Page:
My quantum mechanics teacher told us during the class that there were many more "bra" than "kets", but I confess that I don't quite understand this. Indeed, in quantum mechanics, we work in the space of square integrable function $L^2(\mathbb{R}^3)$ such that each ket can be associated with a wave function $\varphi \in L^2(\mathbb{R}^3)$. We have defined an bra as a linear form on $L^2(\mathbb{R}^3)$, i.e. such that each bra can be associated to an $\ell \in (L^2(\mathbb{R}^3))'$ (the dual of $L^2(\mathbb{R}^3)$). By Riesz's representation theorem, there is an unique function $\psi \in L^2(\mathbb{R})$ such that $$\ell(\varphi) = \int_\mathbb{R} \psi^*\varphi,\quad \forall \varphi \in L^2(\mathbb{R}^3).$$ This shows that there is an isomorphism between $L^2(\mathbb{R}^3)$ and its dual. How can there be more bra than ket?


There are no more kets than bras, nor less. We could say they are equal in number (though it is hard to imagine two uncountable infinite sets having the same number of elements), and that is because the space of kets and the space of bras are isomorphic topological vector spaces.

Quoting from de la Madrid,

Loosely speaking, a rigged Hilbert space (also called a Gelfand triplet) is a triad of spaces $\Phi ⊂ \mathcal{H} ⊂ \Phi^\times (1.1) $, such that $\mathcal{H}$ is a Hilbert space, $\Phi$ is a dense subspace of $\mathcal{H}$ [25], and $\Phi^\times$ is the space of antilinear functionals over $\Phi$ [26]. Mathematically, $\Phi$ is the space of test functions, and $\Phi^\times $ is the space of distributions. The space $\Phi^\times $ is called the antidual space of $\Phi$.

Associated with the RHS (1.1), there is always another RHS, $\Phi ⊂ \mathcal{H} ⊂ \Phi' (1.2)$, where $\Phi'$ is called the dual space of $\Phi$ and contains the linear functionals over $\Phi$ [26].

The basic reason why we need the spaces $\Phi'$ and $\Phi^\times$ is that the bras and kets associated with the elements in the continuous spectrum of an observable belong, respectively, to $\Phi'$ and $\Phi^\times$ rather than to $\mathcal{H}$. The basic reason reason why we need the space $\Phi$ is that unbounded operators are not defined on the whole of $\mathcal{H}$ but only on dense subdomains of $\mathcal{H}$ that are not invariant under the action of the observables.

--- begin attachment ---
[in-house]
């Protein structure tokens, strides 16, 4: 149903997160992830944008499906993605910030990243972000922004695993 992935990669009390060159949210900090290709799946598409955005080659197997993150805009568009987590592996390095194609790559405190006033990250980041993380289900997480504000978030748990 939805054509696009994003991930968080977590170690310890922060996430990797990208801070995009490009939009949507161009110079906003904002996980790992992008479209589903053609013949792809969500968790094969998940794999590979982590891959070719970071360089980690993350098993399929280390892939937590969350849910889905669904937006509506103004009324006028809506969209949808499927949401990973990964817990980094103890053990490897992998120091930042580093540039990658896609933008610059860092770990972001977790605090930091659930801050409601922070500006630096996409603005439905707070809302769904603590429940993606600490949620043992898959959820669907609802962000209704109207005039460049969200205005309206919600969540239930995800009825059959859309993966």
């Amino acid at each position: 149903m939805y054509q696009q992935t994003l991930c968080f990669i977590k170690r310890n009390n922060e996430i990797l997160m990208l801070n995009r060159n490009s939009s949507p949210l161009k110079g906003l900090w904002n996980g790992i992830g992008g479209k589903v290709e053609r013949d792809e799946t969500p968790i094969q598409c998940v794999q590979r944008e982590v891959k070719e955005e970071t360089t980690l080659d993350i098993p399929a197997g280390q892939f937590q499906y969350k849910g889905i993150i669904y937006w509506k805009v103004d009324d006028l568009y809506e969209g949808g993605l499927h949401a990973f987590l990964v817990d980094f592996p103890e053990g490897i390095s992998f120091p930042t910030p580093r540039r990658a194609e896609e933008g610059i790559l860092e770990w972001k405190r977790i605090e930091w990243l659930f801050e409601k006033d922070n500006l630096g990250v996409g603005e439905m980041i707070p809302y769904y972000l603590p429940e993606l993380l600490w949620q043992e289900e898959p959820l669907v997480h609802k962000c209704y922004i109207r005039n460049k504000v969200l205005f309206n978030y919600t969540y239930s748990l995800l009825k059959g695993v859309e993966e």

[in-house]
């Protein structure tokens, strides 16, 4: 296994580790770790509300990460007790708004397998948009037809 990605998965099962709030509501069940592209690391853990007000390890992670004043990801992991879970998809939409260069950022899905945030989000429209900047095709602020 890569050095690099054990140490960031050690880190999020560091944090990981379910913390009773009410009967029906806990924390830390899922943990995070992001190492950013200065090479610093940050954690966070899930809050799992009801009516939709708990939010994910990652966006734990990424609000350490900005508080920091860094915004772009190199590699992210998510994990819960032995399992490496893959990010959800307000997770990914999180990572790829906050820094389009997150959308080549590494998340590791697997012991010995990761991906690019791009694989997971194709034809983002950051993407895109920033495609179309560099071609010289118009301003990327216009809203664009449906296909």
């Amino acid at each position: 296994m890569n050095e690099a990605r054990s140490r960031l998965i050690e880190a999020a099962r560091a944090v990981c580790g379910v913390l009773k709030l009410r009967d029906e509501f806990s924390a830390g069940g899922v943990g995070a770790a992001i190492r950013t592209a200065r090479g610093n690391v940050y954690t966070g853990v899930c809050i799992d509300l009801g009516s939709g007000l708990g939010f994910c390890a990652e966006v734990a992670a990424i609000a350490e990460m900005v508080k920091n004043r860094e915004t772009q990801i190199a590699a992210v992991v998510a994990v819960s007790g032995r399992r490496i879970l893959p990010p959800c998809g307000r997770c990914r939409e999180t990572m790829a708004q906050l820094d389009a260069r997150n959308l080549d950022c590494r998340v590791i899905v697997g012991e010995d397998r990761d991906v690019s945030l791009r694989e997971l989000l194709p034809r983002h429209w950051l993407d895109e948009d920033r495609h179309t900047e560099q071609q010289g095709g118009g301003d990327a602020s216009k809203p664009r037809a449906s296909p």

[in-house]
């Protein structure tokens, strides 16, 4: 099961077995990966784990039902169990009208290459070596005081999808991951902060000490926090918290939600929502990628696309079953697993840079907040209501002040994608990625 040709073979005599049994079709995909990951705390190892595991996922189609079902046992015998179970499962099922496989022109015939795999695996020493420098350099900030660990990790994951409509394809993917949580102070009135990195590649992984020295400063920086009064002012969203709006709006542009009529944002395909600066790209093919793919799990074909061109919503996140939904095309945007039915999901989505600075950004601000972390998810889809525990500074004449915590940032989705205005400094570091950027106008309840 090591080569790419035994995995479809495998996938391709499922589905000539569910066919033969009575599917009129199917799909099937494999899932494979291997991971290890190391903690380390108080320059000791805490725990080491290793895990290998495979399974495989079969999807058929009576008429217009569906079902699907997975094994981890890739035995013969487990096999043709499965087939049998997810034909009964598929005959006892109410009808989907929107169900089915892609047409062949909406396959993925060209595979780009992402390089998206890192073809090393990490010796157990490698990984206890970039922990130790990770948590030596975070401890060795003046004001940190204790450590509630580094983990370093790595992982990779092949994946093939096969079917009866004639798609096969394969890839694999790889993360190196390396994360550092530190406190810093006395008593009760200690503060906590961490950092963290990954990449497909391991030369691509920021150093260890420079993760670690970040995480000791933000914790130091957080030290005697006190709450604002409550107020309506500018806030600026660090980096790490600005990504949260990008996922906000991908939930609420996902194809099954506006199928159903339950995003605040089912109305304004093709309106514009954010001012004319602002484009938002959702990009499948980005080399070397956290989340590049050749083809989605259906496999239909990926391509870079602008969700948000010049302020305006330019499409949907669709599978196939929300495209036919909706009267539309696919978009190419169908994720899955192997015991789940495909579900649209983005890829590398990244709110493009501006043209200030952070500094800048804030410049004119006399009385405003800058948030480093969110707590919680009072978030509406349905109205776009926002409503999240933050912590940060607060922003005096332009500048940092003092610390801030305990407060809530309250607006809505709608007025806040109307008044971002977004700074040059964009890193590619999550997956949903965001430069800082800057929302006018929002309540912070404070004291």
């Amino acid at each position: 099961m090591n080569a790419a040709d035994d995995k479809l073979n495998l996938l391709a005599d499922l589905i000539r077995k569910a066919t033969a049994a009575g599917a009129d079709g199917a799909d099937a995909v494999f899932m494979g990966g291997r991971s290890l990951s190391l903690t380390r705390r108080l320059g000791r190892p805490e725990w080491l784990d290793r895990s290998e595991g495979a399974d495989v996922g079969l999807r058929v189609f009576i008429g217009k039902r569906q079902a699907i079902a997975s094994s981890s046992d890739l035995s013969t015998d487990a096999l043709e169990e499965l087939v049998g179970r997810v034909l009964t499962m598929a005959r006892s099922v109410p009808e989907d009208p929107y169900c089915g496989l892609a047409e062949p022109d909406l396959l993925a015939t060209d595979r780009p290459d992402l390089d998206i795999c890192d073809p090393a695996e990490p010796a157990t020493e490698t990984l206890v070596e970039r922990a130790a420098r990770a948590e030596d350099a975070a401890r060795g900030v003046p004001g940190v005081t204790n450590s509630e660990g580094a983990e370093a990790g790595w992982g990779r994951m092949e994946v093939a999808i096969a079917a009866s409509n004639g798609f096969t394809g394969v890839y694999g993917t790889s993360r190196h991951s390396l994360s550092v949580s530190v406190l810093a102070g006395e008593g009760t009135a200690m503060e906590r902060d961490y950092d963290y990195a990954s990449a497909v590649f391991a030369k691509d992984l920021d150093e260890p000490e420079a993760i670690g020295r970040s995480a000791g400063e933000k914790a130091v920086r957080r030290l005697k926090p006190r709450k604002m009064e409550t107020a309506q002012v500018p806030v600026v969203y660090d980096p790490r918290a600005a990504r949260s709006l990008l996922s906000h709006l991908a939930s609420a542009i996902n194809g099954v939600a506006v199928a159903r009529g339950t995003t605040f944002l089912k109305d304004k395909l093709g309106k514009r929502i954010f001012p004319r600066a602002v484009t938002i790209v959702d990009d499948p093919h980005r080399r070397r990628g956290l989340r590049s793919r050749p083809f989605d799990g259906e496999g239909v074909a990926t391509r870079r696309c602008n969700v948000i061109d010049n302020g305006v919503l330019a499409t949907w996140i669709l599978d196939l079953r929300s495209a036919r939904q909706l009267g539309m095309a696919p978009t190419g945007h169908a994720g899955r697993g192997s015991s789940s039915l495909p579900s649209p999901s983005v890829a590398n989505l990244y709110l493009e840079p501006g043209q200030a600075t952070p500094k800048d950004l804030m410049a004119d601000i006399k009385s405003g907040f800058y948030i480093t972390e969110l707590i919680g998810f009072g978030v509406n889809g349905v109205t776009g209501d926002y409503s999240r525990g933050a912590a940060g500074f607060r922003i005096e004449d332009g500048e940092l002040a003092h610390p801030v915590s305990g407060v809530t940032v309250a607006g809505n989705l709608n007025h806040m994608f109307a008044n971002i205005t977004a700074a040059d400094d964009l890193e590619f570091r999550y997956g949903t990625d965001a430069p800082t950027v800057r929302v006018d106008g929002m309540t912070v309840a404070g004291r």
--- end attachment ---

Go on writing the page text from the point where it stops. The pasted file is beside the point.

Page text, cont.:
Such non-invariance makes expectation values, uncertainties and commutation relations not well defined on the whole of $\mathcal{H}$. The space $\Phi$ is the largest subspace of the Hilbert space on which such expectation values, uncertainties and commutation relations are well defined".

It is of deepest regret that books and teachers mistakenly take a generic ket $|a\rangle$ to be a member of $\mathcal{H}$ (thus perpetuating the false idea that "there were many more "bra" than "kets""), when actually it a member of the antidual space of a dense everywhere subset of $\mathcal{H}$. Only in the simplest cases, in which either $\mathcal{H}$ is finite dimensional, or all operators on an infinite-dimensional Hilbert space are compact, then any dual or antidual of $\mathcal{H}$ or dense subsets of it are not needed (all operators are bounded with a discrete spectra), thus by abuse of notation one may consider $|a\rangle \in \mathcal{H}$.

To sum up. Generically, one has observables (call one generically $A$) as self-adjoint operators on complex infinite dimensional separable Hilbert spaces. If one needs to solve the spectral equation of $A$, $A\phi = a \phi$, it may turn out that the set of all "$a$"s is uncountable and more so, there is no $\phi \in \mathcal{H}$ to do the job. So one goes into a distributional extension of $\mathcal{H}$ to seek solutions of the spectral equation. There he may be justified to use the bra-ket notation ($\langle F|$ and $|F\rangle$) to be less cumbersome that $F'_\phi$ and $F^\times _\phi$, respectively. Also, by abuse of notation $A$ is used for the distributional extensions $A^\times$ or $A'$.


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